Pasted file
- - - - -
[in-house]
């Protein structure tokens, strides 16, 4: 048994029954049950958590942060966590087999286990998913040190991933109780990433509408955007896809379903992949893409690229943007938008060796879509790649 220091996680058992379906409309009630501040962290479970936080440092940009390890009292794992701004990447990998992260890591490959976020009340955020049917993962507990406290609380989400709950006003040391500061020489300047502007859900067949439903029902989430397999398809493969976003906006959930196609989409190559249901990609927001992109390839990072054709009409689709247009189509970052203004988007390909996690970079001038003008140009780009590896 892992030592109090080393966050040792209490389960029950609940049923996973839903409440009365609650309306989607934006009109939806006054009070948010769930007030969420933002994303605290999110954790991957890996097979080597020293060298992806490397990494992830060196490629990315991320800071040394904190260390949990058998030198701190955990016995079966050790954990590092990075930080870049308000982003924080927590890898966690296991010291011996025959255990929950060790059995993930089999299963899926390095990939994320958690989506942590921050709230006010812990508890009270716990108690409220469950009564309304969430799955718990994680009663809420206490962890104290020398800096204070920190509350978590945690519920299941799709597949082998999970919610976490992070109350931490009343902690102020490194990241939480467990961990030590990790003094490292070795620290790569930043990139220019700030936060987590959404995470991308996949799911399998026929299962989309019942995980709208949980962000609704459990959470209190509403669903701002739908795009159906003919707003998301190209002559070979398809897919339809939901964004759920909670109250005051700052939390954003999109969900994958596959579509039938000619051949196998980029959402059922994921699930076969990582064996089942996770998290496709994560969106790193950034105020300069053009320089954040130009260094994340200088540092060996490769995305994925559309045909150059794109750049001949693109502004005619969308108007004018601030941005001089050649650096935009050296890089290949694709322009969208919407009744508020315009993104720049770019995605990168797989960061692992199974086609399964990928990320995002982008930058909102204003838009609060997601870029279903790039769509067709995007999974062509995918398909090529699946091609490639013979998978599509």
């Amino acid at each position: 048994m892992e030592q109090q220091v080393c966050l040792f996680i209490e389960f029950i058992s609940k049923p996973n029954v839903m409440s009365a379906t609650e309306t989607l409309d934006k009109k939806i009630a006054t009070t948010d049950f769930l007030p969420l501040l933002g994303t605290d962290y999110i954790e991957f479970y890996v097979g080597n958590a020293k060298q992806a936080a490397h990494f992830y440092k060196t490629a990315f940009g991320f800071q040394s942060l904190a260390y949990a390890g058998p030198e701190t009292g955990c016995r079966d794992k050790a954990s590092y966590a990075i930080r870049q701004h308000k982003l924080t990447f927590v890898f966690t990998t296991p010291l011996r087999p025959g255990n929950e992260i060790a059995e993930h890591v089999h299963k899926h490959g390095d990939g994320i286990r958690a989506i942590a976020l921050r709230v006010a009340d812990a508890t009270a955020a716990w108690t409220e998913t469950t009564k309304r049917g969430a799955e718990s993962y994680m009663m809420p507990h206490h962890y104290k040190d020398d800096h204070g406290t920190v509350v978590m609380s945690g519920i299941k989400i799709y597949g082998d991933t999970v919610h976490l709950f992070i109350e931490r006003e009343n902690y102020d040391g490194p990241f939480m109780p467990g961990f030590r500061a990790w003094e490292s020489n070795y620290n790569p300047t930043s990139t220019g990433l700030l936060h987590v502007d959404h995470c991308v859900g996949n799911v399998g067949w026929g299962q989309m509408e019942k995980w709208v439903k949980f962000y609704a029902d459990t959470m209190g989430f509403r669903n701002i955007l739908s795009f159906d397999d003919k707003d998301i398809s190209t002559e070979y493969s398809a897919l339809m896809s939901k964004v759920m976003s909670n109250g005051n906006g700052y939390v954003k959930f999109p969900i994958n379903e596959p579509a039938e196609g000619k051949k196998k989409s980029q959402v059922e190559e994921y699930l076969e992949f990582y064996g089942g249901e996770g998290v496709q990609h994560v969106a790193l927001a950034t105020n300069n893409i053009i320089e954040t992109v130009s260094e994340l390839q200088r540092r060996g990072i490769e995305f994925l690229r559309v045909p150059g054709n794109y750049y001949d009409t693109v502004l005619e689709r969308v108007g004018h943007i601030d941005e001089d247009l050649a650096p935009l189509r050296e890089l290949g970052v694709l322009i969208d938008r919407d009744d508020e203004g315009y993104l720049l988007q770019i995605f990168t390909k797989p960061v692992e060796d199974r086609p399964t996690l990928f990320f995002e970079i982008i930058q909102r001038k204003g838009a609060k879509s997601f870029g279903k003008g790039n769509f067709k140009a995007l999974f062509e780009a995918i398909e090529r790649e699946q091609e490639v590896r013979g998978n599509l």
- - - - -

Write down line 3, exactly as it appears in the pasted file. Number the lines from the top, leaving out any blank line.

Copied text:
């Amino acid at each position: 048994m892992e030592q109090q220091v080393c966050l040792f996680i209490e389960f029950i058992s609940k049923p996973n029954v839903m409440s009365a379906t609650e309306t989607l409309d934006k009109k939806i009630a006054t009070t948010d049950f769930l007030p969420l501040l933002g994303t605290d962290y999110i954790e991957f479970y890996v097979g080597n958590a020293k060298q992806a936080a490397h990494f992830y440092k060196t490629a990315f940009g991320f800071q040394s942060l904190a260390y949990a390890g058998p030198e701190t009292g955990c016995r079966d794992k050790a954990s590092y966590a990075i930080r870049q701004h308000k982003l924080t990447f927590v890898f966690t990998t296991p010291l011996r087999p025959g255990n929950e992260i060790a059995e993930h890591v089999h299963k899926h490959g390095d990939g994320i286990r958690a989506i942590a976020l921050r709230v006010a009340d812990a508890t009270a955020a716990w108690t409220e998913t469950t009564k309304r049917g969430a799955e718990s993962y994680m009663m809420p507990h206490h962890y104290k040190d020398d800096h204070g406290t920190v509350v978590m609380s945690g519920i299941k989400i799709y597949g082998d991933t999970v919610h976490l709950f992070i109350e931490r006003e009343n902690y102020d040391g490194p990241f939480m109780p467990g961990f030590r500061a990790w003094e490292s020489n070795y620290n790569p300047t930043s990139t220019g990433l700030l936060h987590v502007d959404h995470c991308v859900g996949n799911v399998g067949w026929g299962q989309m509408e019942k995980w709208v439903k949980f962000y609704a029902d459990t959470m209190g989430f509403r669903n701002i955007l739908s795009f159906d397999d003919k707003d998301i398809s190209t002559e070979y493969s398809a897919l339809m896809s939901k964004v759920m976003s909670n109250g005051n906006g700052y939390v954003k959930f999109p969900i994958n379903e596959p579509a039938e196609g000619k051949k196998k989409s980029q959402v059922e190559e994921y699930l076969e992949f990582y064996g089942g249901e996770g998290v496709q990609h994560v969106a790193l927001a950034t105020n300069n893409i053009i320089e954040t992109v130009s260094e994340l390839q200088r540092r060996g990072i490769e995305f994925l690229r559309v045909p150059g054709n794109y750049y001949d009409t693109v502004l005619e689709r969308v108007g004018h943007i601030d941005e001089d247009l050649a650096p935009l189509r050296e890089l290949g970052v694709l322009i969208d938008r919407d009744d508020e203004g315009y993104l720049l988007q770019i995605f990168t390909k797989p960061v692992e060796d199974r086609p399964t996690l990928f990320f995002e970079i982008i930058q909102r001038k204003g838009a609060k879509s997601f870029g279903k003008g790039n769509f067709k140009a995007l999974f062509e780009a995918i398909e090529r790649e699946q091609e490639v590896r013979g998978n599509l």